SNAS714C November   2016  – August 2021 LMS3635-Q1 , LMS3655-Q1


  1. Features
  2. Applications
  3. Description
  4. Revision History
  5. Device Comparison Tables
  6. Pin Configuration and Functions
  7. Specifications
    1. 7.1 Absolute Maximum Ratings
    2. 7.2 ESD Ratings
    3. 7.3 Recommended Operating Conditions
    4. 7.4 Thermal Information
    5. 7.5 Thermal Information (for Device Mounted on PCB)
    6. 7.6 Electrical Characteristics
    7. 7.7 System Characteristics
    8. 7.8 Timing Requirements
    9. 7.9 Typical Characteristics
  8. Detailed Description
    1. 8.1 Overview
    2. 8.2 Functional Block Diagram
      1. 8.2.1 Control Scheme
    3. 8.3 Feature Description
      1. 8.3.1 RESET Flag Output
      2. 8.3.2 Enable and Start-Up
      3. 8.3.3 Soft-Start Function
      4. 8.3.4 Current Limit
      5. 8.3.5 Hiccup Mode
      6. 8.3.6 Synchronizing Input
      7. 8.3.7 Undervoltage Lockout (UVLO) and Thermal Shutdown (TSD)
      8. 8.3.8 Input Supply Current
    4. 8.4 Device Functional Modes
      1. 8.4.1 AUTO Mode
      2. 8.4.2 FPWM Mode
      3. 8.4.3 Dropout
      4. 8.4.4 Spread-Spectrum Operation
  9. Application and Implementation
    1. 9.1 Application Information
    2. 9.2 Typical Applications
      1. 9.2.1 General Application
        1. Design Requirements
        2. Detailed Design Procedure
          1. Custom Design With WEBENCH® Tools
          2. External Components Selection
            1. Input Capacitors
            2. Output Inductors and Capacitors
              1. Inductor Selection
              2. Output Capacitor Selection
          3. Setting the Output Voltage
          4. FB for Adjustable Output
          5. VCC
          6. BIAS
          7. CBOOT
          8. Maximum Ambient Temperature
        3. Application Curves
      2. 9.2.2 Fixed 5-V Output for USB-Type Applications
        1. Design Requirements
        2. Detailed Design Procedure
        3. Application Curves
      3. 9.2.3 Fixed 3.3-V Output
        1. Design Requirements
        2. Detailed Design Procedure
        3. Application Curves
      4. 9.2.4 6-V Adjustable Output
        1. Design Requirements
        2. Detailed Design Procedure
        3. Application Curves
    3. 9.3 Do's and Don't's
  10. 10Power Supply Recommendations
  11. 11Layout
    1. 11.1 Layout Guidelines
    2. 11.2 Layout Example
  12. 12Device and Documentation Support
    1. 12.1 Device Support
      1. 12.1.1 Third-Party Products Disclaimer
      2. 12.1.2 Development Support
        1. Custom Design With WEBENCH® Tools
    2. 12.2 Documentation Support
      1. 12.2.1 Related Documentation
    3. 12.3 Receiving Notification of Documentation Updates
    4. 12.4 Support Resources
    5. 12.5 Trademarks
    6. 12.6 Electrostatic Discharge Caution
    7. 12.7 Glossary
  13. 13Mechanical, Packaging, and Orderable Information

Package Options

Mechanical Data (Package|Pins)
Thermal pad, mechanical data (Package|Pins)
Orderable Information

Current Limit

The LMS36x5-Q1 incorporates a valley current limit for normal overloads and for short-circuit protection. A precision low-side current limit prevents excessive average output current from the buck converter of the LMS36x5-Q1. A high-side peak-current limit is employed for protection of the top N MOSFET and inductors. The two current limits enable use of smaller inductors than a system with a single current limit. This scheme allows use of inductors with saturation current rated less than twice the operating current of the LMS36x5-Q1.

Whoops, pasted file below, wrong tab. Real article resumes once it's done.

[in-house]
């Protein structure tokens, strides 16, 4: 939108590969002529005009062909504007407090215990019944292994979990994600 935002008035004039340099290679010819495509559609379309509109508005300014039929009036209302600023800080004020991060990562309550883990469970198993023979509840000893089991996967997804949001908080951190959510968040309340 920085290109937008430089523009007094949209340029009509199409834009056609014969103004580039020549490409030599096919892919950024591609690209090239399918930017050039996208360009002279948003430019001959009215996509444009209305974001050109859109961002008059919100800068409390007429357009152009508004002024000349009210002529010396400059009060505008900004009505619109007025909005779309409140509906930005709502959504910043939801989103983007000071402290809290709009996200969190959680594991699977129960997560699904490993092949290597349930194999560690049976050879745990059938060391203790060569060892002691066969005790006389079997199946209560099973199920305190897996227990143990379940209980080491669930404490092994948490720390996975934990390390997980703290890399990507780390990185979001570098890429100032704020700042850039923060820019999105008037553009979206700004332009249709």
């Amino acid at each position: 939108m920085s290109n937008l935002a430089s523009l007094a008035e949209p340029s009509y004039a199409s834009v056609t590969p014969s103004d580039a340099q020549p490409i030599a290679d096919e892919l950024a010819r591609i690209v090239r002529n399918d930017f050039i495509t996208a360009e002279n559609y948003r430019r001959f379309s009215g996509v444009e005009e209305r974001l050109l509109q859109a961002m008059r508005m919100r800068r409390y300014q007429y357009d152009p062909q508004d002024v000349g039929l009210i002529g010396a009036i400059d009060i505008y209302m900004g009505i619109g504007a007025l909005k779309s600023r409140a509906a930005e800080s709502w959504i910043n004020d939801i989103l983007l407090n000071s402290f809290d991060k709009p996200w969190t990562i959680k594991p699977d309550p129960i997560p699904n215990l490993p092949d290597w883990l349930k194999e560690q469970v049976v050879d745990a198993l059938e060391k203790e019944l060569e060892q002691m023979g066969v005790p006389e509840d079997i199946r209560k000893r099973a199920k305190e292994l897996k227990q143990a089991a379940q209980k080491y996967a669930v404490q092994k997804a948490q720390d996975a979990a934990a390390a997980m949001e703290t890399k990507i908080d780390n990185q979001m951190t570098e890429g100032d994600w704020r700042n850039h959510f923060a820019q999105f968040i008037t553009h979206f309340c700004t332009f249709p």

During overloads the low-side current limit, IL-LS (see Section 7.6), determines the maximum load current that the LMS36x5-Q1 can supply. When the low-side switch turns on, the inductor current begins to ramp down. If the current does not fall below IL-LS before the next turnon cycle, then that cycle is skipped, and the low-side FET is left on until the current falls below IL-LS. This is different than the more typical peak current limit, and results in Equation 1 for the maximum load current.

Equation 1. GUID-0BC53C77-3577-4BF0-9DBD-E6FE5949AF2B-low.gif

If the converter continues triggering valley current limit for more than about 64 clock cycles, the device turns off both high and low side switches for approximately 6 ms (see TW in Section 7.8). If the overload is still present after the hiccup time, another 64 cycles is counted, and the process is repeated. If the current limit is not tripped for two consecutive clock cycles, the counter is reset. The hiccup time allows the inductor current to fall to zero, resetting the inductor volt-second balance. Of course the output current is greatly reduced in this condition . A typical short-circuit transient and recovery is shown in Figure 8-5.

GUID-FA880CC5-ABEE-4595-872B-4938F18BF4D2-low.pngFigure 8-5 Short-Circuit Transient and Recovery

The high-side current limit trips when the peak inductor current reaches IL-HS (see Section 7.6). This is a cycle-by-cycle current limit and does not produce any frequency or current foldback. It is meant to protect the high-side MOSFET from excessive current. Under some conditions, such as high input voltage, this current limit may trip before the low-side protection. The peak value of this current limit varies with duty cycle.

In response to a short circuit, the peak current limit prevents excessive peak current while valley current limit prevents excessive average inductor current and keeps the power dissipation low during a fault. After a small number of cycles of valley current limit triggers, hiccup mode is activated.

In addition, the INEG current limit also protects the low-side switch from excessive negative current when the device is in FPWM mode. If this current exceeds INEG, the low-side switch is turned off until the next clock cycle. When the device is in AUTO mode, the negative current limit is increased to about IZC (about 0 A). This allows the device to operate in DCM.